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Wednesday, March 24, 2010

10 myths about taxes and filing

Adapted from CBC News

The facts could save you a lot of money!
Here are 10 tax-filing myths and the facts that could save you a lot of money:
Myth 1: , I don't earn enough money to pay income tax, so I don't need to file a tax return.
Many Canadians  miss out on thousands of dollars in benefits and credits like the
GST/HST credit and the Canada Child Tax Credit , because they don’t file. People need to file a return to be eligible.
Low-income seniors who qualify for the Guaranteed Income Supplement should also file to ensure that they continue to get the supplement.
Low-income earners who got Working Income Tax Benefit payments last year have to file a 2009 return to be eligible to receive them in 2010.
Some provinces provide tax credits like sales tax credits or property tax credits for low income earners.
Teenagers who earned cash doing odd jobs should also file a return because that creates RRSP contribution room (even if they didn't contribute to an RRSP). That unused contribution room can be carried forward indefinitely to use when they will owe tax.
Myth 2: If you don't have the money to pay your tax bill, there's no point in filing before the Apr. 30 deadline.
If you can't come up with the taxes owing by Apr. 30, file on time anyway and pay later. The Canada Revenue Agency imposes a five per cent penalty for late filing, not for paying late. "Interest will accrue on the unpaid balance, but the penalty will not apply," advises KPMG.
Myth 3. It's too late to change your tax return once the Canada Revenue Agency has processed it and sent you your Notice of Assessment.
People often come across new income slips or donation receipts after they file. After you get your Notice of Assessment, file a T1 Adjustment Request form.
Income slip like a T4, T4A, or T5 ? Request an adjustment right away.  Charitable donation slip form five years ago or find something else that would have given you more money back? You can still ask for that adjustment. CRA's policies allow taxpayers to go back up to 10 years to request an adjustment.
Myth 4: I needn't bother to claim any tuition-related tax credits, because I didn't make enough money to owe any tax.
The tuition tax credit, the education amount or the textbook tax credit can be transferred to their spouse, common law partner, or even a parent or grandparent. You can also carry forward any tuition, education or textbook credit not used to any future year when you will have tax to pay.
Myth 5: I can file my tax return through the internet, but it's impossible to pay electronically.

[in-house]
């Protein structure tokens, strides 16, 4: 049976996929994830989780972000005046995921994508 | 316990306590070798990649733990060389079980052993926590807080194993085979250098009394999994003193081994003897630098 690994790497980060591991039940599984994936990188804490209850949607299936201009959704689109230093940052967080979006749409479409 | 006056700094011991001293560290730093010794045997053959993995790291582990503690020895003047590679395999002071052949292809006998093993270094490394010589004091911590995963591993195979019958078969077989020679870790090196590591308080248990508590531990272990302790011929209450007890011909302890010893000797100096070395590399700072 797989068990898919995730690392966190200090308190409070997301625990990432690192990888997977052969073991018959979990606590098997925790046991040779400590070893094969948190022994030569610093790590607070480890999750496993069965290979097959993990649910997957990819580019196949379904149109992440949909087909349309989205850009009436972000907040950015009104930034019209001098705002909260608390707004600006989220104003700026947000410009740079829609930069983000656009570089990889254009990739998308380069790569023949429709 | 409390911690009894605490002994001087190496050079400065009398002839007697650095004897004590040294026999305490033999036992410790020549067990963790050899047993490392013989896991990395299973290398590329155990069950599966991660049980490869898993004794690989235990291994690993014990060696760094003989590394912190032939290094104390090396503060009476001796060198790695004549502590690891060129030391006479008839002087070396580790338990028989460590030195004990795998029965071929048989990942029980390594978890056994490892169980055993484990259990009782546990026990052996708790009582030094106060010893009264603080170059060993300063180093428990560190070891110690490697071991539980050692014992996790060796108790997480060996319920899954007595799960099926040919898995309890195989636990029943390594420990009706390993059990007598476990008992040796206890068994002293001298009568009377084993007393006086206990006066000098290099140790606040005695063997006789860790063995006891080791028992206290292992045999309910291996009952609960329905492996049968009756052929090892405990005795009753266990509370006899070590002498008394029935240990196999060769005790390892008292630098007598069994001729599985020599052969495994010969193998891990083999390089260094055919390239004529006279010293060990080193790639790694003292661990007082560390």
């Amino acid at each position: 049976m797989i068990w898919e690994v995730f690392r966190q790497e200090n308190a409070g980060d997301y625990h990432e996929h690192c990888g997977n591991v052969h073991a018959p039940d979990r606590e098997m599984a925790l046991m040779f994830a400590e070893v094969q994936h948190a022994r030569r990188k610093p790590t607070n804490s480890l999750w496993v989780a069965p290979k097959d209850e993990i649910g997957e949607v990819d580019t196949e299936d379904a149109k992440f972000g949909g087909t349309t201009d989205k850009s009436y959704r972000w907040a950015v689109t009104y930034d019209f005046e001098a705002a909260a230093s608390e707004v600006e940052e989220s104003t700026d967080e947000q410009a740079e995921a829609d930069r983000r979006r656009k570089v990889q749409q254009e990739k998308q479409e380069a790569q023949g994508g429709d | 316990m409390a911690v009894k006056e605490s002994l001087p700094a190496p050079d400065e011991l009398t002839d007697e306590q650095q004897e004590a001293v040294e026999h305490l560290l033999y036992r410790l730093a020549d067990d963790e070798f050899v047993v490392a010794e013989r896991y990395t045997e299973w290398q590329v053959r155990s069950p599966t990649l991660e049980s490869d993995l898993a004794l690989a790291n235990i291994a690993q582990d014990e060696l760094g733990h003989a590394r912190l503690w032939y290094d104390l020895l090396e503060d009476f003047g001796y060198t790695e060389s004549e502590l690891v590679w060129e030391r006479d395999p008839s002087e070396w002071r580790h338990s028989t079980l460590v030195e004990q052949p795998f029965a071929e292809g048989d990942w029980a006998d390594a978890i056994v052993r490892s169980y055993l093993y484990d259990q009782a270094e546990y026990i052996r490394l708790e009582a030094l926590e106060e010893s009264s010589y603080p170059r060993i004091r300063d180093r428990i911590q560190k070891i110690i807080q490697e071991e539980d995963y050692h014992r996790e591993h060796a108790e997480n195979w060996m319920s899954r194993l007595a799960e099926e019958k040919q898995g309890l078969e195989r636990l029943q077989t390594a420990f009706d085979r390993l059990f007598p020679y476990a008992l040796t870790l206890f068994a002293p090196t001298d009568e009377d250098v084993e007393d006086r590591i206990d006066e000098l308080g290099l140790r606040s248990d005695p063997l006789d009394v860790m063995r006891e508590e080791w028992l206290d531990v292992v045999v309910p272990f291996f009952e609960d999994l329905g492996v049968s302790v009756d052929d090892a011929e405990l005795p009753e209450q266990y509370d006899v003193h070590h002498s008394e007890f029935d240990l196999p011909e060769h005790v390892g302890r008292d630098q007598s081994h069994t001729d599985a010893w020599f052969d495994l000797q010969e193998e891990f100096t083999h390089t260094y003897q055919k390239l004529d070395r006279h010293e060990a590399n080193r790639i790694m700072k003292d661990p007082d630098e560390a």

As of the 2009 tax year, taxpayers will also be able to remit amounts owing to the CRA through the department's new My Payment feature .
Myth 6: I can't file my tax return until a missing T-4 slip turns up.
Estimate how much you think you made and attach a note to your return saying you weren't able to get your slip. And provide the name and address of who should have given you that slip. (You can also get the info from CRA)
Myth 7: I never got my tax refund because I moved five years ago and didn't leave a forwarding address. I guess I'm just out of luck.
As of the end of 2007, there were 38,551 undeliverable and unclaimed refund cheques worth $25,372,066 just waiting to be cashed by taxpayers who paid too much tax.Contact your local office of the Canada Revenue Agency for details on how to make a claim.
No interest is paid on unclaimed refunds, but there's no charge for the service, and there's no time limit on making a claim.
And it's not just income tax refund cheques that we're talking about here. The tax department also has unclaimed GST Credit cheques and Canada Child Tax Benefit cheques.
Myth 8: I deliberately didn't declare a lot of income a few years ago, and it's bothering me, but if I come forward now, I'll risk a serious fine or jail time.
The Canada Revenue Agency has a Voluntary Disclosures Program that thousands of people with guilty consciences apply to take advantage of each year. The program allows for "no name" disclosures through an authorized representative.
Myth 9: The tax department doesn't care if personal circumstances make it difficult or impossible to pay my taxes.
Couldn't file on time because of a serious illness or your house caught fire? The CRA is willing to let you file late without imposing penalties. The CRA also says it can forgive interest when taxpayers have lost their job and can't pay what they owe. Read more about the CRA's taxpayer relief provisions here.
Myth 10: You can often make a deal with the CRA to pay less tax than you owe.
While the CRA has a certain amount of leeway to help taxpayers who find themselves in particularly difficult circumstances, Canadian legislation allows for forgiveness of actual tax debts only in very precise and limited situations, and only as specified by law."
So what are those situations? The CRA says they include:
  • Remission under subsection 23(2) of the Financial Administration Act.
  • A proposal made under section 50 or 66.12 of the Bankruptcy and Insolvency Act.
  • A reorganization plan made under sections 4 and 5 of the Companies' Creditors Arrangement Act.
  • A recovery plan made under paragraph 5(1)(a) or (b) of the Farm Debt Mediation Act.
The bottom line is that you won't get a break unless you're facing extreme financial hardship and are on your way to bankruptcy or something close.
If you aren't, the CRA says you'll have to pay every cent of the principal you owe. The agency makes no apology for this. The tax department points out that most Canadians do pay everything they're supposed to.
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